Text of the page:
"You should know that, even though Spin-Around managed to keep her legs waxed, it still wasn't enough to keep the blues away," Momma said. You can never forget where you came from, Momma said. "What a big-ass waste, that labor of love leaving the world with so many tears.
"She was somebody child once," my momma said. "Why'd she have to go around screwin' with mine? Now we got this endless cycle of babies making babies. What's happening to our children today? They like clay. Everything depending upon whose hands they put in." Momma never stopped looking at me for an answer.
For awhile my momma was quite dead; she said that she saw the chickens come home to roost. Said I took her milk, too, not realizing it was contaminated from toxemia. Remember when you were inside my belly and you experienced me staggering, felt me suffocating you? Momma asks.
I remember everything.
"Boy, you sucked from my breast for so long that I can only blame you for the lump that developed, the thing that made me uglier." Momma shows me the one tit that can still give. She squeezes it and just one drop of it makes me cry like a baby. Her milk is so sticky, it never wants to let me go. She curses me, calls out to Damballah, casts another one of her deadly spells by using that drop, hits me with shit more powerful than Negro blood. Then she says quite frankly and sadly, "I gave up the ghost."
We all have ghosts, know spooks or demons that will haunt us until we confess our sins and repent. But unfortunately, my momma never stops; she just lingers on.
"You blew out my goddamn ears with all that piercing, thunderous gangsta' rap!" she says, operatic as if doing a libretto, shrilling to give me a sample.
"You killed my equilibrium, causing me to fall all the time before I finally quit!" she finally screams because we have been arguing all the time.
"But Momma, you are a haint, some kind of freaky spook whose voice enters my mind just like my daddy's," I say. "Why should I listen to you now? Why should I care?"
Since Daddy flew away, Hoodoo has got Momma hurting, feeling bad, so, everywhere I go, every little thang I do, she keeps trying to make me hurt two/too. "Too bad you was one of the lucky ones to have yo' daddy split when you was little," she says, only stopping to eat from a box of donut holes. "I probably wouldn't have lost my nerve like I did, made fun of your big head, or led you to believe that you were phat in the first place."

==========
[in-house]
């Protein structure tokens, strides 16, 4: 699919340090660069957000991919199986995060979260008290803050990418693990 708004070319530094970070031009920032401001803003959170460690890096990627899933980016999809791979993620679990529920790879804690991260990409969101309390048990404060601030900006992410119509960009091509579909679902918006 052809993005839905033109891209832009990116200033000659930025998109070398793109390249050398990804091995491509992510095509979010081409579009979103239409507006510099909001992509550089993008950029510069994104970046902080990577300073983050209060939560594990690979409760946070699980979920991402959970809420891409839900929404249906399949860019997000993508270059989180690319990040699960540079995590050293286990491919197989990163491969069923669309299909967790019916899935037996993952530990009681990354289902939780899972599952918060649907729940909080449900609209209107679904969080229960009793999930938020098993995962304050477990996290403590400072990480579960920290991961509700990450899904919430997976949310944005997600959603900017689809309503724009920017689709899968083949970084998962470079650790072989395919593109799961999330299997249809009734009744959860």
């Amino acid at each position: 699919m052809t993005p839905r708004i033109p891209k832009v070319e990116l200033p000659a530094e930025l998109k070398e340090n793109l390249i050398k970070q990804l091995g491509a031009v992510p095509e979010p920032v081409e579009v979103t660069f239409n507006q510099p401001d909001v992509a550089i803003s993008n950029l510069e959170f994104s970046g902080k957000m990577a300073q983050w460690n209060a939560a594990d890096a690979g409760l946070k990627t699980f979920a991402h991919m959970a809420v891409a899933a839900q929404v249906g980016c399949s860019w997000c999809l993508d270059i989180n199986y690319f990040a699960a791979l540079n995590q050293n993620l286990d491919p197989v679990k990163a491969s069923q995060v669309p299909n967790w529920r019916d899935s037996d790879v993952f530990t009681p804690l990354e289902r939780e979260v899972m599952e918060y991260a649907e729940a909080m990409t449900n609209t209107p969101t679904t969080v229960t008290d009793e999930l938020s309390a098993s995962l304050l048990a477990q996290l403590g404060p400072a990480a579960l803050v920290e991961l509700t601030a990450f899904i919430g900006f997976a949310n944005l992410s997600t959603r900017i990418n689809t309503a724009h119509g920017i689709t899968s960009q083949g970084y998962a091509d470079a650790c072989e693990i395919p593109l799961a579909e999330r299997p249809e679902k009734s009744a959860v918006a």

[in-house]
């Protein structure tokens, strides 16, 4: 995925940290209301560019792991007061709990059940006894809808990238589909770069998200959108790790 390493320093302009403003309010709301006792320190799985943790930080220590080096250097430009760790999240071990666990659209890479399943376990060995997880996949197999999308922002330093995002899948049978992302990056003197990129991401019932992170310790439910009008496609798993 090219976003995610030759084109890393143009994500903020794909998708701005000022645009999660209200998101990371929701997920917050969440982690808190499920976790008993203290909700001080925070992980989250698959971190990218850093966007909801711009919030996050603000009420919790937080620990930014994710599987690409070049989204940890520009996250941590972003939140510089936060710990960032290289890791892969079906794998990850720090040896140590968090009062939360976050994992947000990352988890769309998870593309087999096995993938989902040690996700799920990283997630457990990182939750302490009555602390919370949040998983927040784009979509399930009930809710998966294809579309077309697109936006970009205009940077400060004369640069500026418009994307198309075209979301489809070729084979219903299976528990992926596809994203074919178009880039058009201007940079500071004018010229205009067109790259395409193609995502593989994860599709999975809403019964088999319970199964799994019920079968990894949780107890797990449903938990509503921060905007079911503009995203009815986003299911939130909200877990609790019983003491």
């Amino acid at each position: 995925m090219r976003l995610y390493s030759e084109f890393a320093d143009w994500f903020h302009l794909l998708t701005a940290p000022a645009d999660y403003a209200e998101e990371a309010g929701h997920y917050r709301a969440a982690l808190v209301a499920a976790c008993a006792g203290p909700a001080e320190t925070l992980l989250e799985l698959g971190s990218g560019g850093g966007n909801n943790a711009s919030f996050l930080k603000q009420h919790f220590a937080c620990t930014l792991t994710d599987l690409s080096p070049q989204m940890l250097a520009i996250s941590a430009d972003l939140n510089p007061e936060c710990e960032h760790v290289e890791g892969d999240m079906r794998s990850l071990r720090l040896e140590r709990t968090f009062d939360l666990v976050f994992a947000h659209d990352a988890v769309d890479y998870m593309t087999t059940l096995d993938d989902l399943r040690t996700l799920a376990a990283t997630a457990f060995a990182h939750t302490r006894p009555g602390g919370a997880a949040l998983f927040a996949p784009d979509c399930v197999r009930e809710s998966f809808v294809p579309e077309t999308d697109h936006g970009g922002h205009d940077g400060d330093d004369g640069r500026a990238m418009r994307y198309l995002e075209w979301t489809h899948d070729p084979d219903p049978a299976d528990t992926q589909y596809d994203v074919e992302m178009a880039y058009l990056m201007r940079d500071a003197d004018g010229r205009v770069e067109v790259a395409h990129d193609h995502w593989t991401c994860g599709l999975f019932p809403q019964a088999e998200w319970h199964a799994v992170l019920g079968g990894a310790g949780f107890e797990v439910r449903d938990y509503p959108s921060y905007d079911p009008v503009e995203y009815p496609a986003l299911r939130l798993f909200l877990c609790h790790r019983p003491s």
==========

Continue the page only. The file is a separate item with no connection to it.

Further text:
"I ain't fat/phat at all," I told my momma when I was still large and ambitious enough to go to school.
"I ain't phat/fat at all," I told my momma when I was hungry. I made sure that I set the record straight before she slipped away while sitting on that rocking chair in our home where she rocked and rocked-swaying powerfully with emotion, lulling in her own security, shaking herself violently with disturbance-before she went completely off and then, snap, was gone.
"These days I am what they call an 'anti-hero,'" I tell momma, handing her her papers and a tiny cup of watered-down coffee (cause coffee made her black). She sits in that chair almost silent, but is smoking and knitting a comforter with a dark underside, putting her butt out, staring at the puff. For this drama/spectacle, I start to yearn for a piano on a platter; that's what "Negroes" called barbecued ribs back in the day, when they sported angels at the front of their Caddies, when it was good to be a high roller.
Momma keeps practicing voodoo, "to becloud the mind" of her enemy, she says, trying to control me as if I'm the bad seed, as if this is her biggest battle. She keeps sticking me with her needle. Not a Shure needle, not something old school or for the record, but that crooked sewing needle, the one she uses to stitch up the holes, wounds, of other people. She works it like DJ Craze. And, I begin to find it all unsettling, the drama, but she keeps talking, maybe because she never notices, never seems to pay attention, to how I feel.
"This, youngblood," she says, "is how I've created zombies and orchestrated my own return from the dead.
"This, youngblood," she says, looping it, looking up at me again, "is what I use to prick my fingers and check my flesh and blood, sugar. This, this, is how I curse those that won't do right. I curse them."
"I have no comment," I say to Momma, but I really do have a smart remark, so I go on.
"I am the son of God," I blurt out to Momma, spinning around, almost dancing in front of her like I was James Brown with those bad songs and "the big payback" in my head. I talk to her as loud as "Pretty Boy" Rick Flair, the smooth wrestler from TV, as if I'm a low-down nigga goin' crazy and drama is the thing that pays me.
"Holler back," I tell her, "'cause, you know, I live to prove that others will die!" And, if I remember this scene correctly, she took a deep breath before blowing away some ashes and softly replying, "Well then, I wish you were never born."